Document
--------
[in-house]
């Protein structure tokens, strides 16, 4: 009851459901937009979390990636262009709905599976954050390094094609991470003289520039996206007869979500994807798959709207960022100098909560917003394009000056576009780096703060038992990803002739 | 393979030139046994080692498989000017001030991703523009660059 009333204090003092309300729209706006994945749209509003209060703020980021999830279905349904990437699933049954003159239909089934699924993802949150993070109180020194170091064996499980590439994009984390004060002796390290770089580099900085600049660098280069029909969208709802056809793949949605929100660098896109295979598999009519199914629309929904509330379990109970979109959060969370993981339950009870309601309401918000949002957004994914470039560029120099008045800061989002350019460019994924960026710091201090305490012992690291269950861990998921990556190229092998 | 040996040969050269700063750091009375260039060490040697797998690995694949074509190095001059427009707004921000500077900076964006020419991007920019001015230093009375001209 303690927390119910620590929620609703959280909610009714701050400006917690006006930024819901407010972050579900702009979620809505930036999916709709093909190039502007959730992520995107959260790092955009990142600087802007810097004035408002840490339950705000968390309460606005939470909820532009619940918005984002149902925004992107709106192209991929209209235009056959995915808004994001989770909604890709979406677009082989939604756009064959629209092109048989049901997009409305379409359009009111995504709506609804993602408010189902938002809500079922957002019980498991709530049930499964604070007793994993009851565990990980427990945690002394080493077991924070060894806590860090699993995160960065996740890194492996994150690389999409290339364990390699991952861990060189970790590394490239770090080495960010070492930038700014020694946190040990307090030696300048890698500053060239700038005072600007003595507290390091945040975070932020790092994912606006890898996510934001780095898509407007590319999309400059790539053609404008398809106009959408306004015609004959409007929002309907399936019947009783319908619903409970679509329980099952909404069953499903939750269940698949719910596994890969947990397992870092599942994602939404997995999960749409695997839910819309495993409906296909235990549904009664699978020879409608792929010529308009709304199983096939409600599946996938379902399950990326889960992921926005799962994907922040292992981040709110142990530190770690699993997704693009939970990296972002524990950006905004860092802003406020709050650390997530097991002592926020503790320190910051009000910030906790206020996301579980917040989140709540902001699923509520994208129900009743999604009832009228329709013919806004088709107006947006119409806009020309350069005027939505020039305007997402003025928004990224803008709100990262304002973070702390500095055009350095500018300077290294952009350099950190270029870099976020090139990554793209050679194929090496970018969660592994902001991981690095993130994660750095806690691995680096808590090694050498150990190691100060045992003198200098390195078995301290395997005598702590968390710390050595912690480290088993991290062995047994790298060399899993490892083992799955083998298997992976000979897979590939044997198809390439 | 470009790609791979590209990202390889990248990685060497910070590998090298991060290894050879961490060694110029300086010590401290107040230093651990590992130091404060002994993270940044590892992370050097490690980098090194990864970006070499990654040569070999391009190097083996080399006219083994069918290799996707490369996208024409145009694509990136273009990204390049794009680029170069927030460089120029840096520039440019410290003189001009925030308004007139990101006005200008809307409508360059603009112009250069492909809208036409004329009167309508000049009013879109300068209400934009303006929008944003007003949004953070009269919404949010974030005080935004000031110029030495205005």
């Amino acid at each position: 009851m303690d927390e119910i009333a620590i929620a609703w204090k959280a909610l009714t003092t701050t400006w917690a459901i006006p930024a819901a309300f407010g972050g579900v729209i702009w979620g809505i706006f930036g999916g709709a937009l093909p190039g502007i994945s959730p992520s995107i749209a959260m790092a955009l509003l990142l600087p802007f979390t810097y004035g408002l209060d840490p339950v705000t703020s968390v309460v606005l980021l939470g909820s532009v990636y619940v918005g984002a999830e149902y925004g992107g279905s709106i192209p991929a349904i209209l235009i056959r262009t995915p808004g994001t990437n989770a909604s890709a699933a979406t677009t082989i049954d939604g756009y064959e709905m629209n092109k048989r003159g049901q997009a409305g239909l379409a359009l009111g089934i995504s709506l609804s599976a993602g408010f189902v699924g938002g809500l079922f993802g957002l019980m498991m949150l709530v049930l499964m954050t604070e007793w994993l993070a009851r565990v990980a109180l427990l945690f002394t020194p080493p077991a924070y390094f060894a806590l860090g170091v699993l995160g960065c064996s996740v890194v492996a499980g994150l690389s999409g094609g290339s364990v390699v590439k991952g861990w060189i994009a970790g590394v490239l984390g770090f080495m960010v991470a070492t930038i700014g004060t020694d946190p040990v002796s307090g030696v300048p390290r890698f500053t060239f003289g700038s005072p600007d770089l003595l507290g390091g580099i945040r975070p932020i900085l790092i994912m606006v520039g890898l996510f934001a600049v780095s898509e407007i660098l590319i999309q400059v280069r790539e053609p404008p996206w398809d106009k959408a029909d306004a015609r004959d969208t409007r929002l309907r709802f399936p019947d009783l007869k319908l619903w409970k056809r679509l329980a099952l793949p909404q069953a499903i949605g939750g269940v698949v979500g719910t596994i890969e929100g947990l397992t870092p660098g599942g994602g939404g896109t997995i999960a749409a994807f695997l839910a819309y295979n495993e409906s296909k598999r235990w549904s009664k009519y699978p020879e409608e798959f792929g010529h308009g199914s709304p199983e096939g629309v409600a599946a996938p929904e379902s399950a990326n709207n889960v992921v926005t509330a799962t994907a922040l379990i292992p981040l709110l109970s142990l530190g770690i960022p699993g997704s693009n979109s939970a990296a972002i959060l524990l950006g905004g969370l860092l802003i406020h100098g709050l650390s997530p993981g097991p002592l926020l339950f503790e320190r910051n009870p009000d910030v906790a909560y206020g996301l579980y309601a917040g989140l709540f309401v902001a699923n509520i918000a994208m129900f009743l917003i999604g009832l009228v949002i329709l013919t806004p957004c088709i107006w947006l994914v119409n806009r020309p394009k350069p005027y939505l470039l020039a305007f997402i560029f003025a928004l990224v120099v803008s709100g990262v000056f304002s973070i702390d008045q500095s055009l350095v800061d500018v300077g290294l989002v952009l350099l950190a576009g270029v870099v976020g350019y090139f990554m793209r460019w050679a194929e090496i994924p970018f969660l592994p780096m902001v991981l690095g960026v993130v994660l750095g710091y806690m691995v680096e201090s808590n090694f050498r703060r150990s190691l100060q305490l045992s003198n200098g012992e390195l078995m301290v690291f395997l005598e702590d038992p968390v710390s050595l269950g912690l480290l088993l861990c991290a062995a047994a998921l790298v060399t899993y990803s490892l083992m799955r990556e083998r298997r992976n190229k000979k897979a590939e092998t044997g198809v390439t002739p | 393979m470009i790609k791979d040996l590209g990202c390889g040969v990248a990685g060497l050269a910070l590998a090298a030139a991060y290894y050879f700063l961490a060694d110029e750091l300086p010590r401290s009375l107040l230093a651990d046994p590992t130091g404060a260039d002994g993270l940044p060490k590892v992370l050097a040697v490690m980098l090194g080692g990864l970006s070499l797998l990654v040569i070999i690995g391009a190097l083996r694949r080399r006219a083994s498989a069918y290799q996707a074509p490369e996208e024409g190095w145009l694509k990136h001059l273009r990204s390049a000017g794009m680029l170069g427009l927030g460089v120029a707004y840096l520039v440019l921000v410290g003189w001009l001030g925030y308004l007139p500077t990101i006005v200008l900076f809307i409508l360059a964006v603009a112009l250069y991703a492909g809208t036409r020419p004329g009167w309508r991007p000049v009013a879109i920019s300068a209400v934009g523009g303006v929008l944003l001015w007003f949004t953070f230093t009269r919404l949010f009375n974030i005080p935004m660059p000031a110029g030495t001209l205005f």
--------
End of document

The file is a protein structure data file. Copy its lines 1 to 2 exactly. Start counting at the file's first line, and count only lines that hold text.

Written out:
[in-house]
């Protein structure tokens, strides 16, 4: 009851459901937009979390990636262009709905599976954050390094094609991470003289520039996206007869979500994807798959709207960022100098909560917003394009000056576009780096703060038992990803002739 | 393979030139046994080692498989000017001030991703523009660059 009333204090003092309300729209706006994945749209509003209060703020980021999830279905349904990437699933049954003159239909089934699924993802949150993070109180020194170091064996499980590439994009984390004060002796390290770089580099900085600049660098280069029909969208709802056809793949949605929100660098896109295979598999009519199914629309929904509330379990109970979109959060969370993981339950009870309601309401918000949002957004994914470039560029120099008045800061989002350019460019994924960026710091201090305490012992690291269950861990998921990556190229092998 | 040996040969050269700063750091009375260039060490040697797998690995694949074509190095001059427009707004921000500077900076964006020419991007920019001015230093009375001209 303690927390119910620590929620609703959280909610009714701050400006917690006006930024819901407010972050579900702009979620809505930036999916709709093909190039502007959730992520995107959260790092955009990142600087802007810097004035408002840490339950705000968390309460606005939470909820532009619940918005984002149902925004992107709106192209991929209209235009056959995915808004994001989770909604890709979406677009082989939604756009064959629209092109048989049901997009409305379409359009009111995504709506609804993602408010189902938002809500079922957002019980498991709530049930499964604070007793994993009851565990990980427990945690002394080493077991924070060894806590860090699993995160960065996740890194492996994150690389999409290339364990390699991952861990060189970790590394490239770090080495960010070492930038700014020694946190040990307090030696300048890698500053060239700038005072600007003595507290390091945040975070932020790092994912606006890898996510934001780095898509407007590319999309400059790539053609404008398809106009959408306004015609004959409007929002309907399936019947009783319908619903409970679509329980099952909404069953499903939750269940698949719910596994890969947990397992870092599942994602939404997995999960749409695997839910819309495993409906296909235990549904009664699978020879409608792929010529308009709304199983096939409600599946996938379902399950990326889960992921926005799962994907922040292992981040709110142990530190770690699993997704693009939970990296972002524990950006905004860092802003406020709050650390997530097991002592926020503790320190910051009000910030906790206020996301579980917040989140709540902001699923509520994208129900009743999604009832009228329709013919806004088709107006947006119409806009020309350069005027939505020039305007997402003025928004990224803008709100990262304002973070702390500095055009350095500018300077290294952009350099950190270029870099976020090139990554793209050679194929090496970018969660592994902001991981690095993130994660750095806690691995680096808590090694050498150990190691100060045992003198200098390195078995301290395997005598702590968390710390050595912690480290088993991290062995047994790298060399899993490892083992799955083998298997992976000979897979590939044997198809390439 | 470009790609791979590209990202390889990248990685060497910070590998090298991060290894050879961490060694110029300086010590401290107040230093651990590992130091404060002994993270940044590892992370050097490690980098090194990864970006070499990654040569070999391009190097083996080399006219083994069918290799996707490369996208024409145009694509990136273009990204390049794009680029170069927030460089120029840096520039440019410290003189001009925030308004007139990101006005200008809307409508360059603009112009250069492909809208036409004329009167309508000049009013879109300068209400934009303006929008944003007003949004953070009269919404949010974030005080935004000031110029030495205005």